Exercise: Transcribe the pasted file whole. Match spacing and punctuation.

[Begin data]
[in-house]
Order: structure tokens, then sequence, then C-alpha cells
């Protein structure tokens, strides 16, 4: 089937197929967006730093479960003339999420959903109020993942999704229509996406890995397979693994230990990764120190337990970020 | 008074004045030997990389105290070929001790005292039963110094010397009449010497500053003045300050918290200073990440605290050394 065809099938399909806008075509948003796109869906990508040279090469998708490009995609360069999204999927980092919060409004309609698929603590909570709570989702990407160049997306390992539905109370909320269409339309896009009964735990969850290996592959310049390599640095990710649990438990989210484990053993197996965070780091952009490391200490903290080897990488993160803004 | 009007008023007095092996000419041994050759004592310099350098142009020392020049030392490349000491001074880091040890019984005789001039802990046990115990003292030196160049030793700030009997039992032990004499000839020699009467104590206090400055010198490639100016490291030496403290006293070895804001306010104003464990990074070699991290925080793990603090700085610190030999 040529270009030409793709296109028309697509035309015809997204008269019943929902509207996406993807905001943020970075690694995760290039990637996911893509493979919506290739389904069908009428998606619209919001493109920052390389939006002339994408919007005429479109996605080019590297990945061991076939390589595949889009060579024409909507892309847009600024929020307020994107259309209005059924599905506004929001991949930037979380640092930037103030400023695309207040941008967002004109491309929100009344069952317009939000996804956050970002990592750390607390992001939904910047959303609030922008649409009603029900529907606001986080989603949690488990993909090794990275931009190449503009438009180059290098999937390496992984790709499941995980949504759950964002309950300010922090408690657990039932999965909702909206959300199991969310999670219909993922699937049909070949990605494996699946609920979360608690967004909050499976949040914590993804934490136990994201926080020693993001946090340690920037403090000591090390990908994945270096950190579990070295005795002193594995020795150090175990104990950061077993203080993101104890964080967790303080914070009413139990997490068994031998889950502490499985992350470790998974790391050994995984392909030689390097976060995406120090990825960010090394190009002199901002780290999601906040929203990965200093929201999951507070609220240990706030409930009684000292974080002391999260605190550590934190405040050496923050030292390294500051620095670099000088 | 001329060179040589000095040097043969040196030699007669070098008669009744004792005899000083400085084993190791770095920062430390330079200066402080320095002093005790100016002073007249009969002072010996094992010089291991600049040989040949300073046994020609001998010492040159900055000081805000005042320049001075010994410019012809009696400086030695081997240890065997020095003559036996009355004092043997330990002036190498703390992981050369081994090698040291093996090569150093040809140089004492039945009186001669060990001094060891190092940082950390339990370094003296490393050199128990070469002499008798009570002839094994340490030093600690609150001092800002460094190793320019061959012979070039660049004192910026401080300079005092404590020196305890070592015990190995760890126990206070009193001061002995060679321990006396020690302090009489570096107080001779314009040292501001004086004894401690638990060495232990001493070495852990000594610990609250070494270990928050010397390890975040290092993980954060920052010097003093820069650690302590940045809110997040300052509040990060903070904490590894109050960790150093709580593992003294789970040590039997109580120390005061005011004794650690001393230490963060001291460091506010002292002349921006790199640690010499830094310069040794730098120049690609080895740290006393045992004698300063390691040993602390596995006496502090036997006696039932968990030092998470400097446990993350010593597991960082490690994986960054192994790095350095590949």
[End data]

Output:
[in-house]
Order: structure tokens, then sequence, then C-alpha cells
């Protein structure tokens, strides 16, 4: 089937197929967006730093479960003339999420959903109020993942999704229509996406890995397979693994230990990764120190337990970020 | 008074004045030997990389105290070929001790005292039963110094010397009449010497500053003045300050918290200073990440605290050394 065809099938399909806008075509948003796109869906990508040279090469998708490009995609360069999204999927980092919060409004309609698929603590909570709570989702990407160049997306390992539905109370909320269409339309896009009964735990969850290996592959310049390599640095990710649990438990989210484990053993197996965070780091952009490391200490903290080897990488993160803004 | 009007008023007095092996000419041994050759004592310099350098142009020392020049030392490349000491001074880091040890019984005789001039802990046990115990003292030196160049030793700030009997039992032990004499000839020699009467104590206090400055010198490639100016490291030496403290006293070895804001306010104003464990990074070699991290925080793990603090700085610190030999 040529270009030409793709296109028309697509035309015809997204008269019943929902509207996406993807905001943020970075690694995760290039990637996911893509493979919506290739389904069908009428998606619209919001493109920052390389939006002339994408919007005429479109996605080019590297990945061991076939390589595949889009060579024409909507892309847009600024929020307020994107259309209005059924599905506004929001991949930037979380640092930037103030400023695309207040941008967002004109491309929100009344069952317009939000996804956050970002990592750390607390992001939904910047959303609030922008649409009603029900529907606001986080989603949690488990993909090794990275931009190449503009438009180059290098999937390496992984790709499941995980949504759950964002309950300010922090408690657990039932999965909702909206959300199991969310999670219909993922699937049909070949990605494996699946609920979360608690967004909050499976949040914590993804934490136990994201926080020693993001946090340690920037403090000591090390990908994945270096950190579990070295005795002193594995020795150090175990104990950061077993203080993101104890964080967790303080914070009413139990997490068994031998889950502490499985992350470790998974790391050994995984392909030689390097976060995406120090990825960010090394190009002199901002780290999601906040929203990965200093929201999951507070609220240990706030409930009684000292974080002391999260605190550590934190405040050496923050030292390294500051620095670099000088 | 001329060179040589000095040097043969040196030699007669070098008669009744004792005899000083400085084993190791770095920062430390330079200066402080320095002093005790100016002073007249009969002072010996094992010089291991600049040989040949300073046994020609001998010492040159900055000081805000005042320049001075010994410019012809009696400086030695081997240890065997020095003559036996009355004092043997330990002036190498703390992981050369081994090698040291093996090569150093040809140089004492039945009186001669060990001094060891190092940082950390339990370094003296490393050199128990070469002499008798009570002839094994340490030093600690609150001092800002460094190793320019061959012979070039660049004192910026401080300079005092404590020196305890070592015990190995760890126990206070009193001061002995060679321990006396020690302090009489570096107080001779314009040292501001004086004894401690638990060495232990001493070495852990000594610990609250070494270990928050010397390890975040290092993980954060920052010097003093820069650690302590940045809110997040300052509040990060903070904490590894109050960790150093709580593992003294789970040590039997109580120390005061005011004794650690001393230490963060001291460091506010002292002349921006790199640690010499830094310069040794730098120049690609080895740290006393045992004698300063390691040993602390596995006496502090036997006696039932968990030092998470400097446990993350010593597991960082490690994986960054192994790095350095590949």